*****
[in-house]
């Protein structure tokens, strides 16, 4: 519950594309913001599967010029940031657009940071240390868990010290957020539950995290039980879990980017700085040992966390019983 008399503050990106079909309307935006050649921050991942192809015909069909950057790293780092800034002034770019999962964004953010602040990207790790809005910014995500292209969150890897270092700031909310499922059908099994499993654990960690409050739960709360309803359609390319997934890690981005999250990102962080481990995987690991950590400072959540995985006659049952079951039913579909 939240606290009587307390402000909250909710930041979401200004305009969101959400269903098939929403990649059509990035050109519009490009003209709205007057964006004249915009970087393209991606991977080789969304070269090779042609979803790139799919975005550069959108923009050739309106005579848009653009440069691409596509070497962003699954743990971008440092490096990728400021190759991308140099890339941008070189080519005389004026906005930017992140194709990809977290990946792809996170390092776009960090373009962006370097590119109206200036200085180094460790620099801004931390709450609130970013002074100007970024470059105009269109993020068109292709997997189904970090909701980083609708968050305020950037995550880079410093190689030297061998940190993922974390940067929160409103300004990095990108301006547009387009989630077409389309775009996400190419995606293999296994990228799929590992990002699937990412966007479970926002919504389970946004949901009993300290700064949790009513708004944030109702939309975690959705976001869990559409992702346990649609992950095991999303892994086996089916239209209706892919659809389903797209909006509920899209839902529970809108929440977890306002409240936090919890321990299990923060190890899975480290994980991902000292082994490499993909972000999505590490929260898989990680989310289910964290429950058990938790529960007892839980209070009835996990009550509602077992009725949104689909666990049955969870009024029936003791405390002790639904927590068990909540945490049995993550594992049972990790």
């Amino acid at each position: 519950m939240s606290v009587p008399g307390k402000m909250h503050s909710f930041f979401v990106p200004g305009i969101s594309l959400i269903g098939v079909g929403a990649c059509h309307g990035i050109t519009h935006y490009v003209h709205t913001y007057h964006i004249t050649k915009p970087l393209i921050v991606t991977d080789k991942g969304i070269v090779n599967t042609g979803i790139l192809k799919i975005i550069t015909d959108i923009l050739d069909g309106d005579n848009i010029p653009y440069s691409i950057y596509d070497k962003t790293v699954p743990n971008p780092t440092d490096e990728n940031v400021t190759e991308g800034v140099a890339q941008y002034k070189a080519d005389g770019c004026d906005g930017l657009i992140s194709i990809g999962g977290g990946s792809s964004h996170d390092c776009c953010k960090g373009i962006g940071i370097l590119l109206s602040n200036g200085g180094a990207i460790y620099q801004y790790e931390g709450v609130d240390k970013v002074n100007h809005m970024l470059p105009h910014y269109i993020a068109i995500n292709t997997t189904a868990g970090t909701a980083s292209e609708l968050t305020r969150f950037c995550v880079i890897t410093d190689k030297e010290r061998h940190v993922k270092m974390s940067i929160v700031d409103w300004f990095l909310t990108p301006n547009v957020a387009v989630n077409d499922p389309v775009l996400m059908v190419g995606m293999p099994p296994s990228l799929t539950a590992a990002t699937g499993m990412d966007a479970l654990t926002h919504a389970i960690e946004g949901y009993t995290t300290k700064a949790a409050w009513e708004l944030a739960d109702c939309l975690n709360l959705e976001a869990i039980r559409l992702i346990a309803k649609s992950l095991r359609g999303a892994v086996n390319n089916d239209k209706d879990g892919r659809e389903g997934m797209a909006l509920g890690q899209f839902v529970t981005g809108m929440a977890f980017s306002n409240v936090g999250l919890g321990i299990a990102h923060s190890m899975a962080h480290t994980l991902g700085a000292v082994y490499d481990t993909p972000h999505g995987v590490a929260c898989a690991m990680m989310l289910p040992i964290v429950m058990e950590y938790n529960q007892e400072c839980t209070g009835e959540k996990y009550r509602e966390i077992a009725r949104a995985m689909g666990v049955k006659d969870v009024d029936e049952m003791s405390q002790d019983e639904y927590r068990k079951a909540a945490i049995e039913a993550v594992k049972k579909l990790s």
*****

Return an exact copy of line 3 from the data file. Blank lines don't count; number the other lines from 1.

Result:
């Amino acid at each position: 519950m939240s606290v009587p008399g307390k402000m909250h503050s909710f930041f979401v990106p200004g305009i969101s594309l959400i269903g098939v079909g929403a990649c059509h309307g990035i050109t519009h935006y490009v003209h709205t913001y007057h964006i004249t050649k915009p970087l393209i921050v991606t991977d080789k991942g969304i070269v090779n599967t042609g979803i790139l192809k799919i975005i550069t015909d959108i923009l050739d069909g309106d005579n848009i010029p653009y440069s691409i950057y596509d070497k962003t790293v699954p743990n971008p780092t440092d490096e990728n940031v400021t190759e991308g800034v140099a890339q941008y002034k070189a080519d005389g770019c004026d906005g930017l657009i992140s194709i990809g999962g977290g990946s792809s964004h996170d390092c776009c953010k960090g373009i962006g940071i370097l590119l109206s602040n200036g200085g180094a990207i460790y620099q801004y790790e931390g709450v609130d240390k970013v002074n100007h809005m970024l470059p105009h910014y269109i993020a068109i995500n292709t997997t189904a868990g970090t909701a980083s292209e609708l968050t305020r969150f950037c995550v880079i890897t410093d190689k030297e010290r061998h940190v993922k270092m974390s940067i929160v700031d409103w300004f990095l909310t990108p301006n547009v957020a387009v989630n077409d499922p389309v775009l996400m059908v190419g995606m293999p099994p296994s990228l799929t539950a590992a990002t699937g499993m990412d966007a479970l654990t926002h919504a389970i960690e946004g949901y009993t995290t300290k700064a949790a409050w009513e708004l944030a739960d109702c939309l975690n709360l959705e976001a869990i039980r559409l992702i346990a309803k649609s992950l095991r359609g999303a892994v086996n390319n089916d239209k209706d879990g892919r659809e389903g997934m797209a909006l509920g890690q899209f839902v529970t981005g809108m929440a977890f980017s306002n409240v936090g999250l919890g321990i299990a990102h923060s190890m899975a962080h480290t994980l991902g700085a000292v082994y490499d481990t993909p972000h999505g995987v590490a929260c898989a690991m990680m989310l289910p040992i964290v429950m058990e950590y938790n529960q007892e400072c839980t209070g009835e959540k996990y009550r509602e966390i077992a009725r949104a995985m689909g666990v049955k006659d969870v009024d029936e049952m003791s405390q002790d019983e639904y927590r068990k079951a909540a945490i049995e039913a993550v594992k049972k579909l990790s």